OpinionThe SouthSider

Art, Mimosas and Pancakes puts young artists in spotlight

SOULARD – In a city many say is measured by the haves and have-nots, and where philanthropy often determines whose art is considered significant, visual phenom and musician Brock Seals has solidified his name.

He describes himself with the tagline, “Brush in one hand, mic in the other.” His repertoire includes painted works of art created for himself, as well as customized pieces for professional athletes, musicians and his peers. 

Art, Mimosas and Pancakes, an event held Saturday night at the Mad Art Gallery, 2727 South 12th Street in Soulard, is the brainchild of Seals’ artistic efforts. It provides access and visibility in spaces where urban art has yet to reach.

As a rapper, Seals’ energy is palpable, creating fans out of first-time listeners and reminding “day ones” – fans who have been with him from the start – of his energy and skill as a wordsmith. He spends free time speaking on panels to youth around the metro area and maintains his connection to the city even as his art expands at a global level. 

Perhaps you could call the emerging young art scene a breath of fresh air, but that would mean you haven’t been paying attention. Fact is, the scene has been growing steadily for several years.

AMP is currently in its fifth year and growing. That’s largely due to creators such as Seals, whose energetic and encouraging personality keeps art aficionados returning for more.

The opportunity to display work from at least a dozen creators not only produces an inclusive atmosphere for established artists, but introduces others whose music will make its way to your playlist, whose pieces will hang on your gallery wall or whose photographic skills will have you booking them for your wedding.

AMP hosted more than a dozen artists and musicians from various mediums including painting, photography, videography and illustration. Art was throughout the venue, including the jail cells of the converted police squad car garage.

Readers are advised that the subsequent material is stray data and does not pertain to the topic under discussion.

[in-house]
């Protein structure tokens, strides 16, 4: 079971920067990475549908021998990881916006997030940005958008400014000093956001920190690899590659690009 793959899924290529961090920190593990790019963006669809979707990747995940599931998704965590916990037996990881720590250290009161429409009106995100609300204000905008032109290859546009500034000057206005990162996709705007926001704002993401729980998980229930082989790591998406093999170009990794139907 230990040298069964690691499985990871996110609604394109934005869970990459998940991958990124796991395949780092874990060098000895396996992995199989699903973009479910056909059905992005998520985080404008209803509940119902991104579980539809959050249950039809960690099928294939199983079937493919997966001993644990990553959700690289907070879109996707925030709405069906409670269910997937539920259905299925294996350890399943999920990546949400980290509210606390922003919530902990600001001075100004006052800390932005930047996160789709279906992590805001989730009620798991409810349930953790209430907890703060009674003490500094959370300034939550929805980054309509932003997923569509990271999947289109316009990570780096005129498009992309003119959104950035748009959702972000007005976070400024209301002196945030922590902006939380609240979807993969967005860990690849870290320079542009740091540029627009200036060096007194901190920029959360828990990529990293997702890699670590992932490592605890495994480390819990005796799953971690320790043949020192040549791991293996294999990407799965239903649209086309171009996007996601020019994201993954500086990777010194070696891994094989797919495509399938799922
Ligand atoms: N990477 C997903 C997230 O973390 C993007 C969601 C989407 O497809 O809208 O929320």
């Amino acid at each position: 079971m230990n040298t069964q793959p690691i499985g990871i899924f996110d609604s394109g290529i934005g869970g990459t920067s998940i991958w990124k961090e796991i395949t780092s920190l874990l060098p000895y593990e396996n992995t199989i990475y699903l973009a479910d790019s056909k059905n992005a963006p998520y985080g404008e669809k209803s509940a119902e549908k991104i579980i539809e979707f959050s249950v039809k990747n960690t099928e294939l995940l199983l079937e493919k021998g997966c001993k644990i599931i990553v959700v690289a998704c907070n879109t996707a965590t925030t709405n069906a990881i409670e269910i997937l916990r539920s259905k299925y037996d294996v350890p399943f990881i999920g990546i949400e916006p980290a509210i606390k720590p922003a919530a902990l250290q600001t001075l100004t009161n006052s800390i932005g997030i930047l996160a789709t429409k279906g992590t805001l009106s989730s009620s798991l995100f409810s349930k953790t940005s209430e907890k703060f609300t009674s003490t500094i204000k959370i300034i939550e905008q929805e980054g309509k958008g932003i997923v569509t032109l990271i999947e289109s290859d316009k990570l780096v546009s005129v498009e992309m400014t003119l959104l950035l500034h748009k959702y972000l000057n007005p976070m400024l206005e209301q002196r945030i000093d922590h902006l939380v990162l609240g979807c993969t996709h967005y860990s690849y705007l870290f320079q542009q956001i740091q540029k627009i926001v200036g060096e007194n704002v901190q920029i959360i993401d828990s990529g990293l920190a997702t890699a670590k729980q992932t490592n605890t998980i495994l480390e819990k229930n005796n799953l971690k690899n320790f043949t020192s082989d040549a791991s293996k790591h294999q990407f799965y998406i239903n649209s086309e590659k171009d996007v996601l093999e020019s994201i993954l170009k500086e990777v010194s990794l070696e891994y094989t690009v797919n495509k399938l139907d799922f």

The gallery’s main space was occupied by pieces that stretched across large canvases, as well as one-of-a-kind furniture up for grabs and work by Louis Quatorze, who unveiled his 100th music video. Art dedicated to the late hip hop artist Nipsey Hussle was available for purchase as well, with Seals requesting a moment of silence in Hussle’s memory. 

The event drew a crowd of cool kids with the latest sneaker drops as well as others of all ages. Many were dedicated enough to stand in line for the chance to receive pancake art by the popular pancake artist Dr. Dancake. The line spanned the length of the entire room. 

Seals took the stage in between performances of other musicians such as Chicago native Christian JaLon and rising local favorite KV The Writer. Seals performed some of his own music and played with the DJ’s turntables for a bit.

AMP fosters an environment where young artists both new and established can showcase their work, sell it and amass a following on their terms. Seal’s event is just one example of the culture young black artists in the city are working to build, outside of highbrow artistry and the city’s sometimes persnickety gaze. 

It’s an understatement to say the young art scene is alive and well. 

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